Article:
MedGen UID:
266105
Concept ID:
C1266144
Neoplastic Process
DICER1 tumor predisposition (DICER1) is characterized by an increased risk for pleuropulmonary blastoma (PPB), pulmonary cysts, thyroid gland neoplasia (multinodular goiter, adenomas, and/or thyroid cancer), ovarian tumors (Sertoli-Leydig cell tumor, gynandroblastoma, and sarcoma), and cystic nephroma. Less commonly observed tumors include ciliary body medulloepithelioma, nasal chondromesenchymal hamartoma, embryonal rhabdomyosarcoma, pituitary blastoma, pineoblastoma, central nervous system (CNS) sarcoma, other CNS tumors, and presacral malignant teratoid tumor. The majority of tumors occur in individuals younger than age 40 years. PPB typically presents in infants and children younger than age six years. Ovarian sex cord-stromal tumors are most often diagnosed before age 40 years. Cystic nephroma generally presents in young children but has also been reported in adolescents. Additional clinical features that may be seen include macrocephaly, ocular abnormalities, structural anomalies of the kidney and collecting system, and dental anomalies (bulbous crowns).
Medulloblastoma
MedGen UID:
7517
Concept ID:
C0025149
Neoplastic Process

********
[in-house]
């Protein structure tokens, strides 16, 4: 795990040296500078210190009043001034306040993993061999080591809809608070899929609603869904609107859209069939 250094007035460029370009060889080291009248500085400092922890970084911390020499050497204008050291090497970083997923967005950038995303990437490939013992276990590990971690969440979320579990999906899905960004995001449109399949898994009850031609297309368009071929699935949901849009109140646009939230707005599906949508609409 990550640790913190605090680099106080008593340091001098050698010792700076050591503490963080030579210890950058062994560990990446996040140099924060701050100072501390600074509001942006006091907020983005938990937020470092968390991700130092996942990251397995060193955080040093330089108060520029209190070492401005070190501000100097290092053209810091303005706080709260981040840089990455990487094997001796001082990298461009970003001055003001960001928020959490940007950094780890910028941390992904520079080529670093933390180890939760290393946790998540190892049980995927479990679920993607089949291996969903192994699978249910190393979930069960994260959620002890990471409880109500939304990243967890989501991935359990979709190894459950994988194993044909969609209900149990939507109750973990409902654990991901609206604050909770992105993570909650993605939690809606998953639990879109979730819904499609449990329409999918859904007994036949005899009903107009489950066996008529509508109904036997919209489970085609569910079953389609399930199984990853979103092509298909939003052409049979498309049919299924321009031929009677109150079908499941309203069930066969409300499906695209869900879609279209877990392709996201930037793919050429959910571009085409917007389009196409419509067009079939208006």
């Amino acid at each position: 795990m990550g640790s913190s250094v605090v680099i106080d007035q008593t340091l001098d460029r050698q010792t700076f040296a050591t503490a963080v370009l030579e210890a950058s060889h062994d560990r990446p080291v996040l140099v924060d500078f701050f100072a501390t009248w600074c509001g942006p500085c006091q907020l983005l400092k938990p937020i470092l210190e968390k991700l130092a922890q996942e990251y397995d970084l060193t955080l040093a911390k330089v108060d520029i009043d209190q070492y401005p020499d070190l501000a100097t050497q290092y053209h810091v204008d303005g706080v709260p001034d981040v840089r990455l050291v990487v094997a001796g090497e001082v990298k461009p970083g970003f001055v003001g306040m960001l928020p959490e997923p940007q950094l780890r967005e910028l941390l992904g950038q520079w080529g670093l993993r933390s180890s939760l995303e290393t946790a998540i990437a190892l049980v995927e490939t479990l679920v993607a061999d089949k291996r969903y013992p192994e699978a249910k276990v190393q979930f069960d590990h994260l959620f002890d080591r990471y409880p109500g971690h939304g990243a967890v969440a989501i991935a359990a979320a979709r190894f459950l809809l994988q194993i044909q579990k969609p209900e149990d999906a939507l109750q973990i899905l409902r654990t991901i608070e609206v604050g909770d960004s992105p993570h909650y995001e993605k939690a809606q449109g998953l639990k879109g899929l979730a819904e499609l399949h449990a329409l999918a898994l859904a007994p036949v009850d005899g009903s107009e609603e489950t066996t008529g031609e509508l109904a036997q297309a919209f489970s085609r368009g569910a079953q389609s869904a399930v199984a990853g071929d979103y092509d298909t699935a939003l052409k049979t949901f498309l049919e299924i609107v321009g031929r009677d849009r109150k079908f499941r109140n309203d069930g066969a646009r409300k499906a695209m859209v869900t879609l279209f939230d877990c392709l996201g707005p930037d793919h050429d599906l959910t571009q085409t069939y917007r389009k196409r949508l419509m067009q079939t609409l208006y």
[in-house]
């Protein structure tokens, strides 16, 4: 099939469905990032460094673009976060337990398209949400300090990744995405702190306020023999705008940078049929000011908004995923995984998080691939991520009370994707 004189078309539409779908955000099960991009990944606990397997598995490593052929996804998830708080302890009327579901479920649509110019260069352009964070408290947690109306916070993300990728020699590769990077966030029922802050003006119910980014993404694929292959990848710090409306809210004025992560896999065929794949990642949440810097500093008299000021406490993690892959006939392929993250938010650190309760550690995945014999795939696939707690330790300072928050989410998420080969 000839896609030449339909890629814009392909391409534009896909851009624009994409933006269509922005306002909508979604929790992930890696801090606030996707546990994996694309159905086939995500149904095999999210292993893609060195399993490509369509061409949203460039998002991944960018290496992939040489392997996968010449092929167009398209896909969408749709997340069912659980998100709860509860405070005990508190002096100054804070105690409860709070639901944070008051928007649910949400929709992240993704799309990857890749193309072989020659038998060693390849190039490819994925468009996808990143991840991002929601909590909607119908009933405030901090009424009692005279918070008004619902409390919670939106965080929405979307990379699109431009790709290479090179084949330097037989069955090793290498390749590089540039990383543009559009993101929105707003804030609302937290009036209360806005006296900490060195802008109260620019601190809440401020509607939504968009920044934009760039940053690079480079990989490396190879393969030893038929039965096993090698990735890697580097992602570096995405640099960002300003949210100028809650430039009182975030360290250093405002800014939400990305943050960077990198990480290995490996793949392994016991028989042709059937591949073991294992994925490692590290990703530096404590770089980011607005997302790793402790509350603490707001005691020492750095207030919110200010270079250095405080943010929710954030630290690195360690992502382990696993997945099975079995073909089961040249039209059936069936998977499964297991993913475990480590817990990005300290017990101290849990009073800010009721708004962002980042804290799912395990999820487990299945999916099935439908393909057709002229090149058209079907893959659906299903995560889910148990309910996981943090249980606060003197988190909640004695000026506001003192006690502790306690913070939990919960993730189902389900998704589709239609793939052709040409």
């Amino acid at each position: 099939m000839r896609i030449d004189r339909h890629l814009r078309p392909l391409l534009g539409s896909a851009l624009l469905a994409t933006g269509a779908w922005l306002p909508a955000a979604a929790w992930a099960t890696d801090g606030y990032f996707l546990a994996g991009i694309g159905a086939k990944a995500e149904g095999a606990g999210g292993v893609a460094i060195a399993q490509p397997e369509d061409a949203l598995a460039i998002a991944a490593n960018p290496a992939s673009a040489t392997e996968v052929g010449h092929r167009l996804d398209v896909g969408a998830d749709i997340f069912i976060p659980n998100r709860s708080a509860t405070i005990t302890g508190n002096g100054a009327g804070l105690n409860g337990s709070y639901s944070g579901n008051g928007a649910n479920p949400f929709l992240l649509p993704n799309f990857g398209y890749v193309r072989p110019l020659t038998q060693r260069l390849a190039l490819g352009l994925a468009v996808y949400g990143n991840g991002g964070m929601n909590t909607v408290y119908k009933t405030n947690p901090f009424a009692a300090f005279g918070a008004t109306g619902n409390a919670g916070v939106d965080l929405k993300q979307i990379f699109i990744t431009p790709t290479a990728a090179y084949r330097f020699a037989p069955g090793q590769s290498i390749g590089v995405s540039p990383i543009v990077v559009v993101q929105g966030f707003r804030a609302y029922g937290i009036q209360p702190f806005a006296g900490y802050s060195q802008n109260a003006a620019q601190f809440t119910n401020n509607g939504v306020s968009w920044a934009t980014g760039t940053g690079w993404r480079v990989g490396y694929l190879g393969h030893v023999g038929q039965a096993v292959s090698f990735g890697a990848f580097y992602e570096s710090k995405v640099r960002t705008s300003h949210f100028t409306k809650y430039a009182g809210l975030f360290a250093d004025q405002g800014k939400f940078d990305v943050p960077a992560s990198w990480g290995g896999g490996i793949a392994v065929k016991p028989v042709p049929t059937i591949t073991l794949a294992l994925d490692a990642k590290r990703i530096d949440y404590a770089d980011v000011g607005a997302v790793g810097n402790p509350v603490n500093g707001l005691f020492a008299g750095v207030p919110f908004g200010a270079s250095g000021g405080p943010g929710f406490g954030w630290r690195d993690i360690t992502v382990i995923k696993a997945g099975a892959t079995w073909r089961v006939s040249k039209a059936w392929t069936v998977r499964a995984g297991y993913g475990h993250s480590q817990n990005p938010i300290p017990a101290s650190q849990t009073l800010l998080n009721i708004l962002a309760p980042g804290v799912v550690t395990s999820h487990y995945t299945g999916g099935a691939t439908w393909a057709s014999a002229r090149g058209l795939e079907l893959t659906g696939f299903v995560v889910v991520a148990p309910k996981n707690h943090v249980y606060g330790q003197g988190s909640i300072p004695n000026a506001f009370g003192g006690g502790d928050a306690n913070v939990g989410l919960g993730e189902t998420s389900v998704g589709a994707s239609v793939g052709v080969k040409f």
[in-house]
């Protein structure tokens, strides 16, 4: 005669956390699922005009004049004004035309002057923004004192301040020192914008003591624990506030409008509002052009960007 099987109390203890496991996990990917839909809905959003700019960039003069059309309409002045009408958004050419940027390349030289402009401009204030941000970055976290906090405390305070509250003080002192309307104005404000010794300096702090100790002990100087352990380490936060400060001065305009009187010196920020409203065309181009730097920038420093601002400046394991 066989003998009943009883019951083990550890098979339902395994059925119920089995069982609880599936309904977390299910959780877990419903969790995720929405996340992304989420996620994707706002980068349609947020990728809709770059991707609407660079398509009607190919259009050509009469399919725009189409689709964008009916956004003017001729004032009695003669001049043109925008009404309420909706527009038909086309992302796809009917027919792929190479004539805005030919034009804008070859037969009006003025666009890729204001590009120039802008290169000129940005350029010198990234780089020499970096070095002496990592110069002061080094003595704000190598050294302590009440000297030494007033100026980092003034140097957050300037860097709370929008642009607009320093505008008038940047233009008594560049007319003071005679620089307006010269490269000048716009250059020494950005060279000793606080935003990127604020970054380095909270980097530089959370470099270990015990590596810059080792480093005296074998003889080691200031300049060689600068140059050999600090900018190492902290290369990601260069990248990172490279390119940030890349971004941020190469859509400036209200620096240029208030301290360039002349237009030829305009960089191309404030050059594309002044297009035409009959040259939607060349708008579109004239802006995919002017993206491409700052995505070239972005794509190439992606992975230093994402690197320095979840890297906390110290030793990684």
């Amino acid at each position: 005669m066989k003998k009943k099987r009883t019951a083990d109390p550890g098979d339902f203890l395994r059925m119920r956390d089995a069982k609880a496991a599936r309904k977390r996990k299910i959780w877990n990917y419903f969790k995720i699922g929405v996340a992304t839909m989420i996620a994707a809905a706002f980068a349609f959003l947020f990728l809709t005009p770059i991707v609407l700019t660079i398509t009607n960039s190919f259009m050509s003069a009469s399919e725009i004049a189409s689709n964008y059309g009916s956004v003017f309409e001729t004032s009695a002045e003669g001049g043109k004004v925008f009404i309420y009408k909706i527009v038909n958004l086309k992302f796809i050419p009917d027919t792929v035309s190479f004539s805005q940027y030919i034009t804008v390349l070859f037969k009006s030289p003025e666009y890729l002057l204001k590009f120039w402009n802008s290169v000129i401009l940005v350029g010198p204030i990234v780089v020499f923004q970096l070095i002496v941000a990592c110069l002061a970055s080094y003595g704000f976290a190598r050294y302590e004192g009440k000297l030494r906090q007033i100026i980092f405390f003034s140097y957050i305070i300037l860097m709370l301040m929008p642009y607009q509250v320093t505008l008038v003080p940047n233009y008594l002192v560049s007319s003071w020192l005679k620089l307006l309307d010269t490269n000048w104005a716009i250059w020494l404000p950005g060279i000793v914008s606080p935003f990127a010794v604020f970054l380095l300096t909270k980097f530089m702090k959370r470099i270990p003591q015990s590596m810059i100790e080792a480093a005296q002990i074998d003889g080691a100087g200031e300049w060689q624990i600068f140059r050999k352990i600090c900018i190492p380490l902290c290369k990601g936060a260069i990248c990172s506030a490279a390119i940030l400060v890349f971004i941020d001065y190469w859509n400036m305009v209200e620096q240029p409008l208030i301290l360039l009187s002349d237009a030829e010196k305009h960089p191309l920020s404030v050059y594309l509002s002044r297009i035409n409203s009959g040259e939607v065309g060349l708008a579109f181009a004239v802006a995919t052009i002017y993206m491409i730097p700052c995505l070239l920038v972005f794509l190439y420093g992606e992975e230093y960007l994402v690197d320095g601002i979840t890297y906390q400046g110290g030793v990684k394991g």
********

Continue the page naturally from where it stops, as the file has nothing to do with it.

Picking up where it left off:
Medulloblastoma is the most common brain tumor in children. It accounts for 16% of all pediatric brain tumors, and 40% of all cerebellar tumors in childhood are medulloblastoma. Medulloblastoma occurs bimodally, with peak incidences between 3 and 4 years and 8 and 9 years of age. Approximately 10 to 15% of medulloblastomas are diagnosed in infancy. Medulloblastoma accounts for less than 1% of central nervous system (CNS) tumors in adults, with highest incidence in adults 20 to 34 years of age. In 1 to 2% of patients, medulloblastoma is associated with Gorlin syndrome (109400), a nevoid basal carcinoma syndrome. Medulloblastoma also occurs in up to 40% of patients with Turcot syndrome (see 276300). Medulloblastoma is thought to arise from neural stem cell precursors in the granular cell layer of the cerebellum. Standard treatment includes surgery, chemotherapy, and, depending on the age of the patient, radiation therapy (Crawford et al., 2007). Millard and De Braganca (2016) reviewed the histopathologic variants and molecular subgroups of medulloblastoma. Pretreatment prognosis of medulloblastoma has been refined by histopathologic subclassification into the following variants: large-cell medulloblastoma, anaplastic medulloblastoma, desmoplastic/nodular medulloblastoma, and medulloblastoma with extensive nodularity (MBEN). The latter 2 groups have been shown to have a significantly superior prognosis as compared to the large cell and anaplastic groups in young children. At the molecular level, medulloblastomas have been categorized into the following subgroups: wingless (WNT), sonic hedgehog (SHH), group 3, and group 4. Each subgroup is characterized by a unique set of genetics and gene expression as well as demographic and clinical features.